It happens at least a couple times a week. I'll be sitting in the living room, knitting or writing on my laptop or doing some other ordinary Amy thing, and I'll hear it - a rumbling sound. My head pops up from what I'm doing and I freeze in silence, waiting to see if the rumbling sound is followed up by actual rumbling in the earth.
In reality, it's just another big truck driving down our street, sounding more threatening inside our old house than it really is. Until one day when it wasn't, and the rumbling sound WAS followed by actual rumbling. My youngest boy was home with me that day and he froze too. We both knew what it was. My mind jumped to the backpack of emergency supplies I would grab from the hall closet. And then, just like that, it was over. Mere seconds. No damage done. We thought it was exciting, my son and I. I jumped onto Twitter and Facebook to find out the magnitude and see if my friends had felt it too. They had.
We kind of expect earthquakes on the west coast. It's just part of life here, but in the ten years I've lived out here I have only felt that one. It's easy to become complacent, even though we hear predictions of the Big One and what will happen to our homes, our bridges and our communications systems when, not if, it happens. How long will we be without power? How will we feed our family? These are important questions for parents or anyone responsible for the lives of other people, really.
Planning for emergencies can be fun, though! And that's why I'm so proud to be telling you about the #DisasterDining contest with the Canadian Red Cross and Walmart Canada. From October 3rd to the 13th, you can share a photo, video or recipe using non-perishable foods using the #DisasterDining hashtag for a chance to win a $25 Walmart gift card or an emergency preparedness kit. See some other non-perishable cooking creations and enter the contest on the #DisasterDining contest page.
Since 2003, Walmart Canada has raised and donated nearly $29 million in disaster relief funding. In the last year alone, some of those funds helped the Canadian Red Cross support flood relief operations in Quebec, Manitoba and Saskatchewan, as well as other crisis situations affecting Canadian families.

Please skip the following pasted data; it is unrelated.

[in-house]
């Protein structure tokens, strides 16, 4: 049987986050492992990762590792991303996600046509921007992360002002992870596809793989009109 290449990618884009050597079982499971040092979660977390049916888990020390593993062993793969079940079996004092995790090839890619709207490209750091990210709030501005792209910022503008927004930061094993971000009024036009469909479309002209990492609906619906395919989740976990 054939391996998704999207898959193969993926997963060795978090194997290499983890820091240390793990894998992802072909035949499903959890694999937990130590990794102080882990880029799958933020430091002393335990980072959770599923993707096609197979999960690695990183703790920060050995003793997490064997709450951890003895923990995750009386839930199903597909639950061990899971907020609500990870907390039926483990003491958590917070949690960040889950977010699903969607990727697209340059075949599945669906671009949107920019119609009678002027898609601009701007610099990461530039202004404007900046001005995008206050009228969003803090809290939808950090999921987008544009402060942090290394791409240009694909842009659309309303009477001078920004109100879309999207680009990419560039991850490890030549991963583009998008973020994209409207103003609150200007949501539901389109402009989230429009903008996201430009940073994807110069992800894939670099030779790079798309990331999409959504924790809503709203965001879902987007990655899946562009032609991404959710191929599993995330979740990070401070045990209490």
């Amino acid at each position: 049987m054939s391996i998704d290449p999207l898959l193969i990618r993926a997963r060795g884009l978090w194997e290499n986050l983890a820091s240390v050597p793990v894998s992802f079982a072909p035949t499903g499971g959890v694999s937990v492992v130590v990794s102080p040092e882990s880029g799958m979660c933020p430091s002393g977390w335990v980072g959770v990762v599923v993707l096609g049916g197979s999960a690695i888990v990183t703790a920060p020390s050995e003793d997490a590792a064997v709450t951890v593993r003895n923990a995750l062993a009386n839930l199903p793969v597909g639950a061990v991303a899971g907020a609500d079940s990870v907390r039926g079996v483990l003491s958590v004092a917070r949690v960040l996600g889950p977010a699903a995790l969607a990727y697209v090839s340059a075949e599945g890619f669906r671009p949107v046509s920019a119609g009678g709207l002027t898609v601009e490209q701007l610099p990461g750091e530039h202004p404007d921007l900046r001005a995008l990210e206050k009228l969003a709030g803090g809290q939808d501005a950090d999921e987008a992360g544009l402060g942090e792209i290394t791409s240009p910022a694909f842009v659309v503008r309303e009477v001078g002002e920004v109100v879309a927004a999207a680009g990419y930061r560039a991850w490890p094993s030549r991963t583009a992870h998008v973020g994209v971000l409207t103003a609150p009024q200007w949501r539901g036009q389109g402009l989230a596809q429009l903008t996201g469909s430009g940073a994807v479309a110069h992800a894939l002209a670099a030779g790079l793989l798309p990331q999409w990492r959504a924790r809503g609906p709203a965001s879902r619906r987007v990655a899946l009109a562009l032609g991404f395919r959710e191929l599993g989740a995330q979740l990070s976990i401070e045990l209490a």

For my part, I'm sharing this absolutely delicious recipe for In-A-Crunch Cranberry Almond Oatmeal. It's quick and easy to make on a camping stove, which you can set up outside if you are without your usual cooking facilities in an emergency. It's made with simple non-perishables you can keep in your emergency kit - dried cranberries, almonds, oats, bottled water, honey and small cartons of shelf-stable almond milk. You can even trim off the top of the almond milk container to measure your water and oats.
Find the recipe below...
In-a-Crunch Cranberry Almond Oatmeal
Makes 2 servings (can be doubled, tripled or more)
1 small carton (250 mL) shelf-stable plain or vanilla almond milk
1 cup (250 mL) safe water such as bottled
1 cup (250 mL) rolled oats
1/3 cup (75 mL) dried cranberries
Pinch of salt
1/3 cup (75 mL) sliced almonds
2 tbsp (30 mL) honey
Pour the almond milk into a medium saucepan. Add the water, oats, cranberries and salt. Bring to a boil over high heat. Reduce the heat to medium-low, cover, and continue cooking for about 8 minutes, stirring occasionally. Spoon the oatmeal into two serving containers. Top with the almonds and drizzle with the honey. Serve hot.
Tips: Small almond milk cartons are usually sold in packs in the juice box aisle. After you pour the almond milk into the saucepan, you can trim off the top of the carton and use it to measure your water and oats since it holds 1 cup (250 mL).
Are you prepared for a disaster? What would you make with the non-perishables in your emergency preparedness kit? Good luck to everyone entering the #DisasterDining contest!
Disclosure: I am being paid my usual recipe development fee by the Canadian Red Cross for this post.